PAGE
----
27 BMW “Every customer receives his/her personalized vehicle at a compulsory date – at best at his/her preferred date” –100% delivery punctuality –Flexibility for order change Why offer flexibility?

28 Equipment changes in % (accumulated) Flexibility % Source: Goudiano CSCMP 2005

29 BMW USA ~140,000 vehicles in KOVP (Customer-oriented production and sales) Over 6000 part numbers for X5 70% are option driven Flexibility for order change 40% of parts from Europe

30 KOVP Process Monitoring and Target Control Distribution Process and Hand-over Sales Processes and Online Ordering Production- and Supply- Processes Dealer Sales System Production System Sales System Dealer Planning Dealer orderPurchasingLogisticsProductionDistributionHand-over Ordering Delivery Sales Processes and Online Ordering Optimize the whole process

31 KOVP The Push-Pull Interface Production System before KOVP Start Order Assignment Sort Early Order Assignment Bodyshell workPaint shop Assembly Production System with KOVP Frozen Horizon Sort Late Order Assignment Start order assignment OSM Bodyshell workPaint shop Assembly Push Pull

32 Flexibility for Order Change Reduction of Leadtime Ordering/SchedulingProduction/Distribution 15 WD WD WD Before KOVP: Order freeze Process Feasibility Supplier / Body shell work and Paint shop Change flexibility till 6 WD Distri- bution Assem -bly Hand-over to Sales 3 WD 10 WD 12 WD4 WD Breakthrough target KOVP :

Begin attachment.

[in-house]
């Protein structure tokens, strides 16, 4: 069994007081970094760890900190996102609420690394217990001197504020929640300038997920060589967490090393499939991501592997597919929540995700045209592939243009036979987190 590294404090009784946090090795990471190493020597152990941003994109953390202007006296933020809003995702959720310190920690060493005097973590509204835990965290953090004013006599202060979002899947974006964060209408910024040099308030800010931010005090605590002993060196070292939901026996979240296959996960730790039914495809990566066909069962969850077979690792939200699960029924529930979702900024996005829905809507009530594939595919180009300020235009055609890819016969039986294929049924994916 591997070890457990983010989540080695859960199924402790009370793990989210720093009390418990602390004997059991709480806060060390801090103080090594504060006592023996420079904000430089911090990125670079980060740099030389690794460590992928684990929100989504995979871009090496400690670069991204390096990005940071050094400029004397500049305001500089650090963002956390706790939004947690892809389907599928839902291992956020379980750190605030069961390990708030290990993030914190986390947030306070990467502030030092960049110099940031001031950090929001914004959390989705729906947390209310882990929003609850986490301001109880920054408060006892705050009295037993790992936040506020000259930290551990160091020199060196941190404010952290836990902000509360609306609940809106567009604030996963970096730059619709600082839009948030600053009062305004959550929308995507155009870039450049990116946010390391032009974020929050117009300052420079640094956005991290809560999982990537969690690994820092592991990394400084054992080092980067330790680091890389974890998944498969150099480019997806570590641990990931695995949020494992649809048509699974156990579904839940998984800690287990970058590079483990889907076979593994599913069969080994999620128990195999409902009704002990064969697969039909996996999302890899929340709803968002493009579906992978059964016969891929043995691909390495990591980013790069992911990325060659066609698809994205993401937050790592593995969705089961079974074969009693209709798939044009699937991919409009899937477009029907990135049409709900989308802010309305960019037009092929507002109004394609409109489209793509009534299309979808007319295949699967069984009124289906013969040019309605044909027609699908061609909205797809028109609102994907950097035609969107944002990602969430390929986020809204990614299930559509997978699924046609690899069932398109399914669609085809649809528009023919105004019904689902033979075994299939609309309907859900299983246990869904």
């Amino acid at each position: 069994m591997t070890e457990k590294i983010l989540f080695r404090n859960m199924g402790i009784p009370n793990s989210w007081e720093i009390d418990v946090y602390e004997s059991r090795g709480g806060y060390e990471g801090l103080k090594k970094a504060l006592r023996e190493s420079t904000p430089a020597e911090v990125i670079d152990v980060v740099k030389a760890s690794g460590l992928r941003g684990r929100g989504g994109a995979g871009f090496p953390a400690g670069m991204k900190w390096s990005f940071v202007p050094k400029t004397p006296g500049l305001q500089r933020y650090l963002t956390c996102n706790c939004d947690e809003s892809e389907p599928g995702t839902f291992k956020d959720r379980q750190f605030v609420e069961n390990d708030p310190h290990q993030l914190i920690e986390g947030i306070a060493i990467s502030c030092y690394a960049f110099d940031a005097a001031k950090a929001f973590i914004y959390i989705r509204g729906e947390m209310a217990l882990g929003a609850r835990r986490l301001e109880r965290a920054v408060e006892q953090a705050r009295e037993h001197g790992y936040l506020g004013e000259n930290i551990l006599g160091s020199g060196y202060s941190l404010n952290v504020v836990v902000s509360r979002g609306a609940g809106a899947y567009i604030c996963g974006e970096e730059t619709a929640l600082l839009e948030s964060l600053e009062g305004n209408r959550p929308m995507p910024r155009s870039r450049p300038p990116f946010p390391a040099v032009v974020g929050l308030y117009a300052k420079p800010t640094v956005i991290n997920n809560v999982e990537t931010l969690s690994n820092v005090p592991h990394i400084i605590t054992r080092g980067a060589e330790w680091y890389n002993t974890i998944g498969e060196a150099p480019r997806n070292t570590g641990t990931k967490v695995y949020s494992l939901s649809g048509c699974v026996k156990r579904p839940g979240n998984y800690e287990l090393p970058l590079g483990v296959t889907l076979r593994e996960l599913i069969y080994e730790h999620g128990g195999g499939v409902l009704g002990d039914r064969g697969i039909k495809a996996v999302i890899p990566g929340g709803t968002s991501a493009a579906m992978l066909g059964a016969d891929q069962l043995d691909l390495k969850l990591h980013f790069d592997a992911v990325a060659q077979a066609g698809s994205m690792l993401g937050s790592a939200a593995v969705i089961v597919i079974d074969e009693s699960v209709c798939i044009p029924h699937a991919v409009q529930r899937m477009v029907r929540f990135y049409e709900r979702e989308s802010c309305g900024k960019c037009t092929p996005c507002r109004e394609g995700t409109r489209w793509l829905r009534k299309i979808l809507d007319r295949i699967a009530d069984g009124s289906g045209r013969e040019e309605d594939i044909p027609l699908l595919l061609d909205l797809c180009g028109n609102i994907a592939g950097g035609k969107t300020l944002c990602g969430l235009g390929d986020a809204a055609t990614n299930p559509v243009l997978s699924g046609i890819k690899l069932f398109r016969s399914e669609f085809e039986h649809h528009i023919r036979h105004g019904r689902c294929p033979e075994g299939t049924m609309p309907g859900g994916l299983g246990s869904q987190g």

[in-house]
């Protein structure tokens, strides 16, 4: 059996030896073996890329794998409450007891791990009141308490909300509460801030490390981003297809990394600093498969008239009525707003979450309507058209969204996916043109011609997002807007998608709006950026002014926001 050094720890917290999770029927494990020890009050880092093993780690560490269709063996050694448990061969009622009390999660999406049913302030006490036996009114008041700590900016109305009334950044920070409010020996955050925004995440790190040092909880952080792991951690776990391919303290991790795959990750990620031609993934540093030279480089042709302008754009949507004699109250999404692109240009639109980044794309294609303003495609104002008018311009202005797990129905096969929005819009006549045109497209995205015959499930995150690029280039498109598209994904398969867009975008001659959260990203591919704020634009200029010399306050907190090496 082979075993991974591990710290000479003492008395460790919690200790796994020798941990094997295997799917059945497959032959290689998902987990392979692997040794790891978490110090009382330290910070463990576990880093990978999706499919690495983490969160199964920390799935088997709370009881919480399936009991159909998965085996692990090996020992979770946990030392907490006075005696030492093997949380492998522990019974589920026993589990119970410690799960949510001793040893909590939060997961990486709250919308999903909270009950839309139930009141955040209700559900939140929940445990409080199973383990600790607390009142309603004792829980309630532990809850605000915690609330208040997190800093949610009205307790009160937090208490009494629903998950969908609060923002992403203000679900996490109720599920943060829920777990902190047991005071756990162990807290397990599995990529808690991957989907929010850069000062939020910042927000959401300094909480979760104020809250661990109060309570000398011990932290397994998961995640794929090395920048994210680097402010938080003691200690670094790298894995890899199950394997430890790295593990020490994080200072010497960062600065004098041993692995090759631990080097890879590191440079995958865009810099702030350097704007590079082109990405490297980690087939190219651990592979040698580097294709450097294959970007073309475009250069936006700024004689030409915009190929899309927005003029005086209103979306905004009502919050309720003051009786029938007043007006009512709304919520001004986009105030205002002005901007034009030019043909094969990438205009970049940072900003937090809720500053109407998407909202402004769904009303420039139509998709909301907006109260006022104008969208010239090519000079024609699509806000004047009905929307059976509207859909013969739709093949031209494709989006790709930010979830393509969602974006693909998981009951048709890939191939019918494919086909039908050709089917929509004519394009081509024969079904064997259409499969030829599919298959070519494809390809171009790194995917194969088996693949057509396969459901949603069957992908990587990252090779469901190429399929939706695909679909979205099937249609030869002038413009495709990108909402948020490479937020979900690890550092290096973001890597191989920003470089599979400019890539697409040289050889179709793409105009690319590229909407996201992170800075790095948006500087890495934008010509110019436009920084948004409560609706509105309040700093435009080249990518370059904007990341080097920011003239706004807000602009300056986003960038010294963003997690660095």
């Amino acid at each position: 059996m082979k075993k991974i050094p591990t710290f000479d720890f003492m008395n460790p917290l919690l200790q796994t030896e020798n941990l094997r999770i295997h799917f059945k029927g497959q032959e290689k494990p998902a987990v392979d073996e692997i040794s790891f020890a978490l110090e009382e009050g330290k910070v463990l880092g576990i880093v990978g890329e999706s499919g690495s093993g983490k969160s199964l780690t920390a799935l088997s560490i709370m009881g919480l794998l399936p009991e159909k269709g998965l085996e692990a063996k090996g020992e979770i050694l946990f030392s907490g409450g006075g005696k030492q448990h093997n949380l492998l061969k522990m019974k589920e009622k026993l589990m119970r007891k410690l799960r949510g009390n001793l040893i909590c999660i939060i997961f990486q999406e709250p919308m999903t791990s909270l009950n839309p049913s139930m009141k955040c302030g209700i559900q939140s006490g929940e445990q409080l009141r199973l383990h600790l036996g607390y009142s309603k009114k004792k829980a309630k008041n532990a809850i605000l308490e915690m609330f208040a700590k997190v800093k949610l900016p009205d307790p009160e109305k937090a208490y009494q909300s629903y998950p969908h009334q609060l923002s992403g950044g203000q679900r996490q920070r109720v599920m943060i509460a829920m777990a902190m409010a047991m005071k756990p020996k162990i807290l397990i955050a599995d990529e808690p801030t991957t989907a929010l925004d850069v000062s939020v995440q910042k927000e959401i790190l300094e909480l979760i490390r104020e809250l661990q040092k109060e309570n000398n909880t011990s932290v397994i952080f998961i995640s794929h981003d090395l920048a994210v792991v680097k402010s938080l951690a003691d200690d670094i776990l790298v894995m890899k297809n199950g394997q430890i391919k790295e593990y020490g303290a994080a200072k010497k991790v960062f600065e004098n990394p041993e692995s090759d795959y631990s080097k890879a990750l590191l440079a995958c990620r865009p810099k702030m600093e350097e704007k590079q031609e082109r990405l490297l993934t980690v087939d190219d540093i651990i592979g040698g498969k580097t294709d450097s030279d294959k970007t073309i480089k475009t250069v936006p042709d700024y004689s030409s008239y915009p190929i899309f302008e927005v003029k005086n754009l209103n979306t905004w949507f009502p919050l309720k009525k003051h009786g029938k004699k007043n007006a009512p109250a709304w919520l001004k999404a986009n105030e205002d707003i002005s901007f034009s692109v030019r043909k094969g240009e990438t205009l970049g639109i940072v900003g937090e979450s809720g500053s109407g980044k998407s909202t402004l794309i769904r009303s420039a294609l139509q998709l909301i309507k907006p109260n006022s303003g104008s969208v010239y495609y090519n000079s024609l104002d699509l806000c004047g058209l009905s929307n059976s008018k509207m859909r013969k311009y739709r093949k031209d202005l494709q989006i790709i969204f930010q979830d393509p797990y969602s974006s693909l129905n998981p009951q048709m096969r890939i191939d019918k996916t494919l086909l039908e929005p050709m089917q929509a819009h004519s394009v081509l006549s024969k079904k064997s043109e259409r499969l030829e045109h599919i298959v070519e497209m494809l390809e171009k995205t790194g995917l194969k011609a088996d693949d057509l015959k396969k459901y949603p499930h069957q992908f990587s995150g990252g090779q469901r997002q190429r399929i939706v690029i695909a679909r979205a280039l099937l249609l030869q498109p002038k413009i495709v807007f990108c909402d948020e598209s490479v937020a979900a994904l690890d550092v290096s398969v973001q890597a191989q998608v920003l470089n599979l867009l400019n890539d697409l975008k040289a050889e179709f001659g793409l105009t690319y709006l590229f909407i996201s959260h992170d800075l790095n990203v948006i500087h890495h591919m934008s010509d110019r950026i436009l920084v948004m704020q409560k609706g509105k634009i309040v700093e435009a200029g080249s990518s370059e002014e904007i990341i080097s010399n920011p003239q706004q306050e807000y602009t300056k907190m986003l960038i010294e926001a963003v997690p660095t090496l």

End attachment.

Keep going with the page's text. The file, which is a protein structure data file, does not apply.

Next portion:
33 BMW USA ~140,000 vehicles in KOVP (Customer-oriented production and sales) Over 6000 part numbers for X5 70% are option driven Flexibility for order change 40% of parts from Europe

34 Sourcing Why source from Europe –Relationship with suppliers –Tooling is already there –Social responsibility issues

35 Why serve global markets? Tooling Volume …

36 BMW Sourcing Wackersdorf Receive, Sort, Package Handles >14,000 part numbers from other BMW plants and over 500 European suppliers. Receives ~ 160 truckloads of parts per day Ships ~ containers per day to the BMW assembly plants in Rosslyn, South Africa, Spartanburg, South Carolina and Shenyang, China.

37 BMW: Capacity Capacity is a major investment Labor is highly skilled/ organized Production set at “takt time” –“A vehicle every 50 seconds” Capacity adjustments through adjustments to takt time, adding/reducing shifts, shutdowns… Same number of cars/day

38 Manage Capacity From day to day –Mix of vehicles vary –Usage of parts vary

39 Manage Capacity Mix of vehicles Capacity oriented Production planning Seasonality Source: Goudiano CSCMP 2005

40 Manage Supply Over 6000 part numbers 70 % option driven Order changes 40% from Europe

41 Usage Average Usage 32/day Standard Deviation in Usage 18/day SAME NUMBER OF CARS/DAY

42 Managing Supply Forecast Shipments Arrive Decide Shipment Quantities Demand Day 1 Day 10 Day 40 Demand Prepare Shipments